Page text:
Companies Spending More on Cloud Computing, Survey Says
A new survey shows more companies are planning to spend more when it comes to cloud computing. While there are security concerns about cloud implementation, it's an important step for business growth and productivity, especially for any small and midsized business.
According to a recent article published by CIO regarding the IDG Enterprise Survey, 6 out of 10 U.S. companies already have at least one application in the cloud, and 71 percent expect to increase spending on cloud services in the next year. The IT professionals who took the recent IDG Enterprise survey mostly agreed, at 64 percent, that it may be expensive up front but in the long term, it's the most cost efficient.
The reasons for this upward trend make sense. Eighty-four percent of the survey respondents cited business continuity as the top business driver for their cloud investments. They also cited other reasons like speed of deployment, gaining the flexibility to react to market conditions, and improving customer support.
Just like the enterprise, small and midsize businesses will follow this trend too because they are looking for the same outcome when it comes to the implementing a cloud solution. They also want business continuation, greater data consistency, and integration. According to AMI's World Wide Cloud Services Study, published in CRN last year, small and midsize business spending on cloud computing will approach $100 billion by 2014.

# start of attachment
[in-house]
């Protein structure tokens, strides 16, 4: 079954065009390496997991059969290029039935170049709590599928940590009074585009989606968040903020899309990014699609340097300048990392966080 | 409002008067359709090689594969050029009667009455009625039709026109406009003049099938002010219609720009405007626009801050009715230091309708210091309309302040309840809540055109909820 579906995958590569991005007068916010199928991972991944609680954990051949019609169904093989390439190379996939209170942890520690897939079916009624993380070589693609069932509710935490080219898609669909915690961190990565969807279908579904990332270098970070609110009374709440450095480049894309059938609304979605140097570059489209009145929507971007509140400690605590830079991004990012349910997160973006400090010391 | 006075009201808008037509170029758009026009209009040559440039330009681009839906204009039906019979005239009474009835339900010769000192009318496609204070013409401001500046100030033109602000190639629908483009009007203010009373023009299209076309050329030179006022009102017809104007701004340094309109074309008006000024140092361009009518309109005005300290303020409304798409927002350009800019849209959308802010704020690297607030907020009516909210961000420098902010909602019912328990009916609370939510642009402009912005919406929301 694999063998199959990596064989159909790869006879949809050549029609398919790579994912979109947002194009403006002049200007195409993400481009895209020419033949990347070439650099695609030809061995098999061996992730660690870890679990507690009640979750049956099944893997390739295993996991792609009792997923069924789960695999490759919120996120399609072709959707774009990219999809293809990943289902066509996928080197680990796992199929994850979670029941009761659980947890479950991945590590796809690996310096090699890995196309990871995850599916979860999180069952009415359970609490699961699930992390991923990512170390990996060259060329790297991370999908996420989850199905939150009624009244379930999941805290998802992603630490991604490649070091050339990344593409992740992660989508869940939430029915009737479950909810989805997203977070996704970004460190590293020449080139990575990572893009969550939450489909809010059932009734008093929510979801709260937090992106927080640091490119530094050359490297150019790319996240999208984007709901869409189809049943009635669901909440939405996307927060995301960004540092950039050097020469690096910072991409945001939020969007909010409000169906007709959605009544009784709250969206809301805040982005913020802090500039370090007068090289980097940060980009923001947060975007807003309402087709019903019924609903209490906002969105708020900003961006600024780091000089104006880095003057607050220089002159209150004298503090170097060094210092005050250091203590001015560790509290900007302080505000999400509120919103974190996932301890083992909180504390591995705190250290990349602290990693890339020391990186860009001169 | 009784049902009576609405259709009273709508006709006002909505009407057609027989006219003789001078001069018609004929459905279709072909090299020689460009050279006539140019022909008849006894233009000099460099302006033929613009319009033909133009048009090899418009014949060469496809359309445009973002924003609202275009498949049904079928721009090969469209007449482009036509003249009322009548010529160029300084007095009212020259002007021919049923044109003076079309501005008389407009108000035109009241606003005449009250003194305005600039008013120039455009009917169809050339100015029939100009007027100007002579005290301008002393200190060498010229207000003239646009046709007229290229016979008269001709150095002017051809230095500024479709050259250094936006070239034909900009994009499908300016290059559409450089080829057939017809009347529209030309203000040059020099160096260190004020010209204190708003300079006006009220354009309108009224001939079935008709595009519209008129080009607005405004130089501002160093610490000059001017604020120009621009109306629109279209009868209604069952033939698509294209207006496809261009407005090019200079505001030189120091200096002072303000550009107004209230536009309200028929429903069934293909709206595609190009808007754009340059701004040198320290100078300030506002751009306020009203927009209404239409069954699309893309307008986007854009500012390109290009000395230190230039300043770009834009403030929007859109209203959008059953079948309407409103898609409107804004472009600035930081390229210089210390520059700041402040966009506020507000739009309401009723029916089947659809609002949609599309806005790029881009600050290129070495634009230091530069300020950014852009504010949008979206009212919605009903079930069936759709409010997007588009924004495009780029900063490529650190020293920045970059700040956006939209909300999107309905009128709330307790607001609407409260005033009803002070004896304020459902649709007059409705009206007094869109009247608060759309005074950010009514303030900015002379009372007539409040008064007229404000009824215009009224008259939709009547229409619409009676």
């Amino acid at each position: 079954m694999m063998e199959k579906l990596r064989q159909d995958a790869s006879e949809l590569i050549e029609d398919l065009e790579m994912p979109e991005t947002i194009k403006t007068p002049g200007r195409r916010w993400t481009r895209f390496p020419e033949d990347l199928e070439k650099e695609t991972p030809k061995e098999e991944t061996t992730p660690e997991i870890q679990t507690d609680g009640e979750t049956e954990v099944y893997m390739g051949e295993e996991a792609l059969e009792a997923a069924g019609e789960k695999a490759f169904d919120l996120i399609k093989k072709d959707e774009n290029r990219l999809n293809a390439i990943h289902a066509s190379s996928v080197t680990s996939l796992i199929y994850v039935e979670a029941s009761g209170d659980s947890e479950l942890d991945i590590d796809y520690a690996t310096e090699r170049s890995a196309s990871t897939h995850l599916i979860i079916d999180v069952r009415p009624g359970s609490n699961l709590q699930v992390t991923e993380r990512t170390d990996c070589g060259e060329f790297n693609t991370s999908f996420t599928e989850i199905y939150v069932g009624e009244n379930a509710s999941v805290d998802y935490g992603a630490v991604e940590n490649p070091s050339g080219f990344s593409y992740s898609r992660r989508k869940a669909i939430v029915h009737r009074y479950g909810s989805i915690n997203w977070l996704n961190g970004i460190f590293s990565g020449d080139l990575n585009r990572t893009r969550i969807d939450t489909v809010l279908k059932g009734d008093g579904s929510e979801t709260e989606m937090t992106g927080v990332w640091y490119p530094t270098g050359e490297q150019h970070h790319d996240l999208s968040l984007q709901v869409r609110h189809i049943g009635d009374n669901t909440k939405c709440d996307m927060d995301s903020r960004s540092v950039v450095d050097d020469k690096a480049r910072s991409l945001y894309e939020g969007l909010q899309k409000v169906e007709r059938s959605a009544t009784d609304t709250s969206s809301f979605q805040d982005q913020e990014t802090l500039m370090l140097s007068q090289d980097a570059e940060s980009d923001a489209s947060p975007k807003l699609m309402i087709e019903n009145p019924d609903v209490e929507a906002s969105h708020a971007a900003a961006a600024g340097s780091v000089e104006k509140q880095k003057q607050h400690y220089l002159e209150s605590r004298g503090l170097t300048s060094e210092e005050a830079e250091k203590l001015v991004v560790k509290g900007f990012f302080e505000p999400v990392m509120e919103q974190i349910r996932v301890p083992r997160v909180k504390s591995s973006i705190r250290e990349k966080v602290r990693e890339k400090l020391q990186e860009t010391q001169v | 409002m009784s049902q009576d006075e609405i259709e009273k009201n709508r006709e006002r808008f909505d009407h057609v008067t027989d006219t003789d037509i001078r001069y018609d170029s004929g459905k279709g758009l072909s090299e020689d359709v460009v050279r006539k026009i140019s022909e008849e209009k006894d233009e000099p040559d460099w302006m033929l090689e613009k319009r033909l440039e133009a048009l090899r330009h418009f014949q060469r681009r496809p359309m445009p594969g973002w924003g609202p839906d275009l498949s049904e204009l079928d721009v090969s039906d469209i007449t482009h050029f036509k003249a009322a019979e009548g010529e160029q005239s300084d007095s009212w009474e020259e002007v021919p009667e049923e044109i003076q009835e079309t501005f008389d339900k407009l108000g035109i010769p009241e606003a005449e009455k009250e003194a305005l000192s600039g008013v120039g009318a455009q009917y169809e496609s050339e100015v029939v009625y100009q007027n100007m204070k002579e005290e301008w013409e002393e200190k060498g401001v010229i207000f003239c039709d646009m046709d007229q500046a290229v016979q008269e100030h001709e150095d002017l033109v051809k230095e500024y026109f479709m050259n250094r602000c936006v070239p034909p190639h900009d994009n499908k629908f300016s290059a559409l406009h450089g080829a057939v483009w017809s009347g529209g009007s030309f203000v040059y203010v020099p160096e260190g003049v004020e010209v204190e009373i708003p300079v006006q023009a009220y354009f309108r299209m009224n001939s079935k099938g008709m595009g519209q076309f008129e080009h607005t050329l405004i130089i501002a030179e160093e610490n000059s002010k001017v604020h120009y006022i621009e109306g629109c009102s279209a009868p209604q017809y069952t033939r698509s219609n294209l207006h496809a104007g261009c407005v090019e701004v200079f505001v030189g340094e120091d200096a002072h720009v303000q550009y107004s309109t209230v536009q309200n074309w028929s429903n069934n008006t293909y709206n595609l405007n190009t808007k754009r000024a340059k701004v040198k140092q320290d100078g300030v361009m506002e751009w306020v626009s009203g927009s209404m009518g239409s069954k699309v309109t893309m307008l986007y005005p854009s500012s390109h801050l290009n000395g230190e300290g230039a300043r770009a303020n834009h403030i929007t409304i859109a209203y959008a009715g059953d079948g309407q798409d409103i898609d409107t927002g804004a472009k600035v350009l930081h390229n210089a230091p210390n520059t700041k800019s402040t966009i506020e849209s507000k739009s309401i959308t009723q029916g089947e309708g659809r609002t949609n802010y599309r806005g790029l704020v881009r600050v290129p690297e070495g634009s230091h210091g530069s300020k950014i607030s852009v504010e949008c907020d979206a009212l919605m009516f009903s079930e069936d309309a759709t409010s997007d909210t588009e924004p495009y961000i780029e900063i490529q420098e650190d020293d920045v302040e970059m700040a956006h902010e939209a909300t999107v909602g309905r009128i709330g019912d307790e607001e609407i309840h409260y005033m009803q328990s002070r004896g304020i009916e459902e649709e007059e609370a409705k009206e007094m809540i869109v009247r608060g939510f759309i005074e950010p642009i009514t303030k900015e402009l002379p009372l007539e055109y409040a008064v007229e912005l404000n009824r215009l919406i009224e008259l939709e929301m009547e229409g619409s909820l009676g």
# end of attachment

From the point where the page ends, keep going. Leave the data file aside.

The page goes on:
Cloud-based services are getting a bigger chunk of the budgets at smaller companies for many reasons. Many of these smaller companies delayed upgrading their IT during the recession. However, they are starting to see business grow once again and for them that means focusing on investing money where there's great returns. As such spending rises, smaller companies are also more likely to pursue multiple bundled cloud services, rather than single stand-alone applications.
For any company, security will always be a main concern in this day and age. But companies, especially small and midsize businesses, must take on the challenge of tackling those concerns by thoroughly analyzing the security needs then implementing the right security measures. There is no magic formula. Data in the cloud is different for all companies, so security needs are always going to differ.
On the other side, tech providers can encourage small and midsize businesses by offering a wide ecosystem of channel and communication partners enabling companies to align their IT goals with the right growth strategy. It's also up to providers to articulate the real value cloud computing can provide.
With the help of tech providers and a focus on security, smaller firms will continue to boost their budgets for cloud software this year and in the future simply because it makes good business sense. Cloud computing offers smaller businesses access to scalable resources and, most importantly, the chance to improve their IT in ways they couldn't before.
This post was written as part of the IBM for Midsize Business program, which provides midsize businesses with the tools, expertise and solutions they need to become engines of a smarter planet.